On a recent three-week vacation, I was reminded — forced to remember, perhaps — that there are plenty of ways to save: There are cheaper alternatives or ways to get discounts for almost anything. You can even get money back on that extravagant pair of boots or replacement lens you just had to buy.

Tipping: I was a waitress once, so I leave good tips. But when you're abroad, it can pay to know the customs and read the bill.

In Japan and South Korea, tipping is frowned upon. In China, it's usually considered insulting. France, Switzerland, Finland and the Czech Republic, among others, have laws requiring the tip/service charge be included in the final cost. Usually you can find a clue about the tipping question on the bill: "Service compris" in France; "Servizio incluso" in Italy; "Servicio no incluido" in Spain.

Unfortunately, you may not find anything about tipping on your bill. What do you do? As difficult as it may be, you can ask.

That may be important in some places because terminology isn't always clear. You may order room service, for example, and the bill says "Service is included," but there's still a line labeled "Tip." Ask. It may also be that the money never makes its way to the server at all.

Stand for good: Get a crepe, a baguette sandwich, a slice of pizza or a falafel at a window-service eatery or food stand, food truck or kiosk. The locals do. This is best for lunch, when you're in the middle of seeing and doing things while everything is open. It's also best in places where you're fairly certain you won't get sick from whatever's in the sandwich.

Make breakfast last: Some places offer a free breakfast. It's the most important meal of the day nutritionally — and financially. A big breakfast can take the place of lunch. In some cases, it pays to upgrade to a better room. I paid an extra $41 a day for a room with a view at one hotel. With that I got breakfast, all the coffee I could drink all day, and free Wi-Fi.

ATM nickel and diming: Those $1.50 fees for withdrawing money can add up. Today, banks are following the airlines' lead with alliances. Your bank is probably part of a group of banks, some of them in other countries. With my Bank of America debit card, I can now consider all the members of the Global ATM Alliance my buddy banks abroad. If I use my card at any cash machine owned by an alliance member, I save on transaction fees. Bank of America also waives the international transaction fee (a.k.a. foreign conversion fee) at member ATMs.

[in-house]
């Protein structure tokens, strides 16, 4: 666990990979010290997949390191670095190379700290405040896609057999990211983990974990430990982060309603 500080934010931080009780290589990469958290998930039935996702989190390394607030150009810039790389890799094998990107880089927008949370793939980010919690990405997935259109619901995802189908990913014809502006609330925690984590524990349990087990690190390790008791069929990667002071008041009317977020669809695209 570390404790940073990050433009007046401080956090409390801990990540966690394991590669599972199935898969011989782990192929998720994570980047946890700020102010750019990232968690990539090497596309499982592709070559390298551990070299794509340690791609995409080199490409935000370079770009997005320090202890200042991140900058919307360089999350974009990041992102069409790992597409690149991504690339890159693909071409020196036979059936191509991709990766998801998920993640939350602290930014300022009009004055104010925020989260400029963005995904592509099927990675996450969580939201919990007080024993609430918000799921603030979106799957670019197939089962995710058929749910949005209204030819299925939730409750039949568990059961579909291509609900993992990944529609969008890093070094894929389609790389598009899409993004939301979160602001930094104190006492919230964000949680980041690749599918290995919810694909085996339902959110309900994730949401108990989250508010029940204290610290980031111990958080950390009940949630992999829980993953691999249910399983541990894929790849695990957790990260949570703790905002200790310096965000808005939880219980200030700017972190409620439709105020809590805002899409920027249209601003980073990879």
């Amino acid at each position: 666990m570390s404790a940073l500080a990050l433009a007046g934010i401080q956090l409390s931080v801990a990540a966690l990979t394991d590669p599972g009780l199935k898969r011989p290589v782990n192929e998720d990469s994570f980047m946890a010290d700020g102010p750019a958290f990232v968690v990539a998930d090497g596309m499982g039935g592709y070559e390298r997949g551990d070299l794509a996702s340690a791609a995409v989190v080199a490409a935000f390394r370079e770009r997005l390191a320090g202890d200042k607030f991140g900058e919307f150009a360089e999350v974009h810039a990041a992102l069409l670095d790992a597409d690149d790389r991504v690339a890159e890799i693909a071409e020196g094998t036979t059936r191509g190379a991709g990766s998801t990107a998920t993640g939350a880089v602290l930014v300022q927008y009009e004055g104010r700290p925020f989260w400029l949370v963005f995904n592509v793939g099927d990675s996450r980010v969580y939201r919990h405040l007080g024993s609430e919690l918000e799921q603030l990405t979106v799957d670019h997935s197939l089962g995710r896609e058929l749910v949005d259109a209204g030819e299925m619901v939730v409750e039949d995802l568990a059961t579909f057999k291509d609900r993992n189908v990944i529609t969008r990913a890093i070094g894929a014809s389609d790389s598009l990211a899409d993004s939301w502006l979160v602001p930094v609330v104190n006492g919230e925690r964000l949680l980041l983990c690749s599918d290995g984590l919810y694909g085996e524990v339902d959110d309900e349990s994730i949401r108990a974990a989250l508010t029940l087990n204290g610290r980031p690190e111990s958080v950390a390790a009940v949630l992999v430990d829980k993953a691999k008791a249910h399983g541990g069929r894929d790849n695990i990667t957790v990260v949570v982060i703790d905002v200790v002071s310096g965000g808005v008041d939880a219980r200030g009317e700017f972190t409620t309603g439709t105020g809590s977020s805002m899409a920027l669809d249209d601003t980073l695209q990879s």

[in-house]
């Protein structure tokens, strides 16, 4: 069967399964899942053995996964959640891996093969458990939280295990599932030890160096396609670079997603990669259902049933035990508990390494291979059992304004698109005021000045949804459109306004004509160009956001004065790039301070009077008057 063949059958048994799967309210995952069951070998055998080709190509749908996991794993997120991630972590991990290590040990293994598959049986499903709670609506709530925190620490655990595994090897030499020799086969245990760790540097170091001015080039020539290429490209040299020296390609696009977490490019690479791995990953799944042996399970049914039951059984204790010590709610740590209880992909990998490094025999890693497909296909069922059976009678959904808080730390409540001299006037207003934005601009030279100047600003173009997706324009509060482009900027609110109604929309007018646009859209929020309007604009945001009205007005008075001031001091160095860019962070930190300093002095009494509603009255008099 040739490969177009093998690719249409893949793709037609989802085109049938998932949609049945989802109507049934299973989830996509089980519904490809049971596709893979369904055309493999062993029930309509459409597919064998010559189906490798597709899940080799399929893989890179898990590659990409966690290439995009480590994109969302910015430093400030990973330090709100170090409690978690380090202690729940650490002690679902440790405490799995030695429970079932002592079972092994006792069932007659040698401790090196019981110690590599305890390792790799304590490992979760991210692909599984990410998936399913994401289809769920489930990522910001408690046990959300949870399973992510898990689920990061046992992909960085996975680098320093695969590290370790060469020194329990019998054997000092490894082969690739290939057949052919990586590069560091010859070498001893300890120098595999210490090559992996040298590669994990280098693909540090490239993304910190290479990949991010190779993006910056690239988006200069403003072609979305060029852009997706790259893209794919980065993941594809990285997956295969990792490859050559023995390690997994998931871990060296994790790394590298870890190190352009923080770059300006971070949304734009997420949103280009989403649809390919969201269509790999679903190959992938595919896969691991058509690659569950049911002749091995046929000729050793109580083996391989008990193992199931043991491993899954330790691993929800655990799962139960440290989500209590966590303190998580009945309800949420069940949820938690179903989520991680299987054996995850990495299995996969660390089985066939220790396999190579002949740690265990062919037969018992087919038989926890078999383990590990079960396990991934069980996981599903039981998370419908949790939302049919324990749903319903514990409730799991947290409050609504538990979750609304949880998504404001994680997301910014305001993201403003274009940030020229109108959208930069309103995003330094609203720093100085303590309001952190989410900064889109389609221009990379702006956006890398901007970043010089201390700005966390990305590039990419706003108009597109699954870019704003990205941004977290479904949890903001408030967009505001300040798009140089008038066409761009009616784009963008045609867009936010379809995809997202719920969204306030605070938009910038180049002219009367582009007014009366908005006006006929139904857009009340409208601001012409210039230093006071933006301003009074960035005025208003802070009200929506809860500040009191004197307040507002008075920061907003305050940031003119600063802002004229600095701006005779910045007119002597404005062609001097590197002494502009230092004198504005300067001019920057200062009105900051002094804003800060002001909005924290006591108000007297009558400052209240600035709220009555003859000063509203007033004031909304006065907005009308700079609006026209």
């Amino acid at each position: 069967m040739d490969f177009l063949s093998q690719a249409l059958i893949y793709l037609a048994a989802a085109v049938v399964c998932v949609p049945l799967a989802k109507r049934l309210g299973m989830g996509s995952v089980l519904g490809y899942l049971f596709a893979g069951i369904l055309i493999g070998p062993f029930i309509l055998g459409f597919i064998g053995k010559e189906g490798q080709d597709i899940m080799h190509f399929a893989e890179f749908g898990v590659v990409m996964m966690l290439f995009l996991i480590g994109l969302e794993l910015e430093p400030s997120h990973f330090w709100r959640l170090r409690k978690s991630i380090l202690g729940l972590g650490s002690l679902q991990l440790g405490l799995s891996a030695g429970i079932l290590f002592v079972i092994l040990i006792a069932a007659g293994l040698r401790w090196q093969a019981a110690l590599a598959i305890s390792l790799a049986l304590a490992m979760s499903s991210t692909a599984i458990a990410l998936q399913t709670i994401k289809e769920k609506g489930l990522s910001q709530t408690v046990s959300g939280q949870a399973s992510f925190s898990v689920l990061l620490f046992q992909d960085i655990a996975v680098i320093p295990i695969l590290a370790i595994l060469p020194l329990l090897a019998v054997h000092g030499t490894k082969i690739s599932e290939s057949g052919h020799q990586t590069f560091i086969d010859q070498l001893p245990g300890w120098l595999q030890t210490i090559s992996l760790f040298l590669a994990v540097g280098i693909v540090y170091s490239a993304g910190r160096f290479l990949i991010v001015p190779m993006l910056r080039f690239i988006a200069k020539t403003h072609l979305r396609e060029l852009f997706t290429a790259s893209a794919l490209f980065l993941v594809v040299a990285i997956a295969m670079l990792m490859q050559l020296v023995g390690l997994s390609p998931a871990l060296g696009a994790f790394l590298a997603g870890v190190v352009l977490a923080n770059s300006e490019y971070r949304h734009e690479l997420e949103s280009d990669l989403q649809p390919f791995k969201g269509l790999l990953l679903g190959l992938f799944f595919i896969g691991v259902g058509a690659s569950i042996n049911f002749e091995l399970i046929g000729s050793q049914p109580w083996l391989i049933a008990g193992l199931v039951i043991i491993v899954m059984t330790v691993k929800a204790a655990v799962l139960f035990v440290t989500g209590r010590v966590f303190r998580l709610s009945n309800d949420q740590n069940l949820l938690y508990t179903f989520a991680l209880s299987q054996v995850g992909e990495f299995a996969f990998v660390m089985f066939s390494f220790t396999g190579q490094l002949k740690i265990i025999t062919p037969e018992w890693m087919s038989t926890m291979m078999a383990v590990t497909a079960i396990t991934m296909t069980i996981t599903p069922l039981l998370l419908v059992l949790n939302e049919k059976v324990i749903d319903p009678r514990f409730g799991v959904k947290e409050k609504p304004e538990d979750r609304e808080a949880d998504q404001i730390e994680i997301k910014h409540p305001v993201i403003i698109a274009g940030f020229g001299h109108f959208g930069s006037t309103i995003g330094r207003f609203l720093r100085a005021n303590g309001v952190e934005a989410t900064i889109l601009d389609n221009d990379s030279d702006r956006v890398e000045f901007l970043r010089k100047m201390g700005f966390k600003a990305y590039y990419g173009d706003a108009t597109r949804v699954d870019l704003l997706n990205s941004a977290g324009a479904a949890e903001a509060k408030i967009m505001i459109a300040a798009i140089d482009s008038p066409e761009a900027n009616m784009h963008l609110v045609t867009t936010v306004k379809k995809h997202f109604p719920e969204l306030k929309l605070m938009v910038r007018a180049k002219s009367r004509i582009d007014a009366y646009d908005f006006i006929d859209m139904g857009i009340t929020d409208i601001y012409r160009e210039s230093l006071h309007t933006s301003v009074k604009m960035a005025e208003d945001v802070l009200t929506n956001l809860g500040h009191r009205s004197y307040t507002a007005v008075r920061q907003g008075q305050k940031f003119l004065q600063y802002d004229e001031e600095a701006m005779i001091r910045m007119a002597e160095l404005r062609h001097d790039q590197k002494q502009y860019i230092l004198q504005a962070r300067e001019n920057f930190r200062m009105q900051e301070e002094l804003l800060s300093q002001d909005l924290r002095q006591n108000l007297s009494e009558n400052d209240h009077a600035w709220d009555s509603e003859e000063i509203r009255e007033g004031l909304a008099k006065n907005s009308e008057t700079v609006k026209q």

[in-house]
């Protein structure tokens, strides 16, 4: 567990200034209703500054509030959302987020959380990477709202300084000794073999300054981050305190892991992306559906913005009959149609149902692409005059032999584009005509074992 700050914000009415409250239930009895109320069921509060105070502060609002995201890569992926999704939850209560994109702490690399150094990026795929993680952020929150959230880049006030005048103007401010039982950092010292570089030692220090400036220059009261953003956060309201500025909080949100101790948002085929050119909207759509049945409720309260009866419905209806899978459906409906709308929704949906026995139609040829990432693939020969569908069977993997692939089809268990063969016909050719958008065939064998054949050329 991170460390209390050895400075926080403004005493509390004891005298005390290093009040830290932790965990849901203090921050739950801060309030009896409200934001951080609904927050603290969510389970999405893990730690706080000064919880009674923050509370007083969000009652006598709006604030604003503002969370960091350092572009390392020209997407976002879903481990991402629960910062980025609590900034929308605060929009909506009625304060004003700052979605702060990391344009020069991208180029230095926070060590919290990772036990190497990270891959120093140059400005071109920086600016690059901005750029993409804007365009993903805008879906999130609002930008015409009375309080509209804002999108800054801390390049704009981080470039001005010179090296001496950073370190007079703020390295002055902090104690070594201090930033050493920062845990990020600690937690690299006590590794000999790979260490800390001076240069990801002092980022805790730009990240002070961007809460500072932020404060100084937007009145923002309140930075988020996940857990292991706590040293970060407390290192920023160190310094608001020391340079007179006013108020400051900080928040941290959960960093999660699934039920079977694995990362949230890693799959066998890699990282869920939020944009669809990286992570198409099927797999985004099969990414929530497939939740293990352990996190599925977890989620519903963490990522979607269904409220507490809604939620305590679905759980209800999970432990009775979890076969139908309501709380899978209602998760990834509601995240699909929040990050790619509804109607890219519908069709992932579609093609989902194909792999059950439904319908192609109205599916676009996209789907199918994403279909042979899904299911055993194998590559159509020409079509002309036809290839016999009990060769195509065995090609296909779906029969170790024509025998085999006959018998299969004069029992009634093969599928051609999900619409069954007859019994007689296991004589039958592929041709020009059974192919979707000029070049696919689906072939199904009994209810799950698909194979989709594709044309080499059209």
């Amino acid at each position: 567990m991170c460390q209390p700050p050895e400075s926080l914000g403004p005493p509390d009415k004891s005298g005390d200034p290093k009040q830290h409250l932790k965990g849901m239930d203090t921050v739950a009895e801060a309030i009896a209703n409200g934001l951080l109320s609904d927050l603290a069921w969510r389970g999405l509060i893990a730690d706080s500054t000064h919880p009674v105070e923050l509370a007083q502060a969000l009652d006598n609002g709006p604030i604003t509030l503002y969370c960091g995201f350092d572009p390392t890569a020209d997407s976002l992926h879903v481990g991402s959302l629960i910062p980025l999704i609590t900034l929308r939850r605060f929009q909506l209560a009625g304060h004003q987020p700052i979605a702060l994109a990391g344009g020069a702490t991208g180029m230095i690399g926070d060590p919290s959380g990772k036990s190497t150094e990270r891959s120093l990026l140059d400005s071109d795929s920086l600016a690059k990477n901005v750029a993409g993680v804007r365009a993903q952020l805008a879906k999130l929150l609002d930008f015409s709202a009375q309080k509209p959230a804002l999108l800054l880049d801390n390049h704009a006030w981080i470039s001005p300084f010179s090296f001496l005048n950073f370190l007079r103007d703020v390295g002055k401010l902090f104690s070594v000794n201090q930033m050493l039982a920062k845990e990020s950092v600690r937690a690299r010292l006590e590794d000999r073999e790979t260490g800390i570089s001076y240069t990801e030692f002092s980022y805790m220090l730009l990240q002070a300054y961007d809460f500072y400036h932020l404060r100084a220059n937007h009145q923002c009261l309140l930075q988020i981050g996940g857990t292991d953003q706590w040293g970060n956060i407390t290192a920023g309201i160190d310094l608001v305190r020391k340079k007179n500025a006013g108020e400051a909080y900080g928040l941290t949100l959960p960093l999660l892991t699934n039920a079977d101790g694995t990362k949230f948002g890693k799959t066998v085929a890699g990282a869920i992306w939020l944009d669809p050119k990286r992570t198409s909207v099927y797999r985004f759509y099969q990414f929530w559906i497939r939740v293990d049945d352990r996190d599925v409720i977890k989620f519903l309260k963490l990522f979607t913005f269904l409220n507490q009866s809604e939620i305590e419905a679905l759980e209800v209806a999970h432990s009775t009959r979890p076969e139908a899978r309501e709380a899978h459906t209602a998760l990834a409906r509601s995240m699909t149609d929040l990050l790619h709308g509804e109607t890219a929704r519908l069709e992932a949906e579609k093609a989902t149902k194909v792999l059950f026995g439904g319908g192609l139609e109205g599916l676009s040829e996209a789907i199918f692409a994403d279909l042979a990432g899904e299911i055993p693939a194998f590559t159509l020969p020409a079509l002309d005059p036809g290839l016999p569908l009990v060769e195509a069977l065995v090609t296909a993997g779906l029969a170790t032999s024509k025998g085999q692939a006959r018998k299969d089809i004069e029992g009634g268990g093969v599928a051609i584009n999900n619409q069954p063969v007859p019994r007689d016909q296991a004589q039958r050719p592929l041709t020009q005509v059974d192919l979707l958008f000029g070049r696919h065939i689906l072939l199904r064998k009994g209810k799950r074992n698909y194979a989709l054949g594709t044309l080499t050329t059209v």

Vat's a VAT? If you're traveling overseas, you'll need to know that VAT stands for value added tax, a kind of a sales tax the locals pay. What it means for nonlocals is bucks back.

Here's what you need to know: First, your purchase has to qualify. You need to spend at least the required minimum all in one day and in one store or place. Then you have to ask for the VAT paperwork; usually any manager or shop owner can do this, but in a big-box store you usually have to go to an office somewhere. You need your passport number, so carry it (secure) whenever you might be shopping.

When you're leaving for home, take your form(s) and your purchases to the refund desk, window or office at the departure airport. Because you need your boarding pass and your purchases, you can't check all your luggage until after you go to the VAT. A hassle, but now you're near the payoff: After the official does the official stamping of your forms, your refund is nearly a done deal. If you are getting the refund in cash, you take your form to a cashier. I got $25 back from a camera lens I bought in Paris. You can also get your refund on the credit card you used for your purchase, but you must mail the form.

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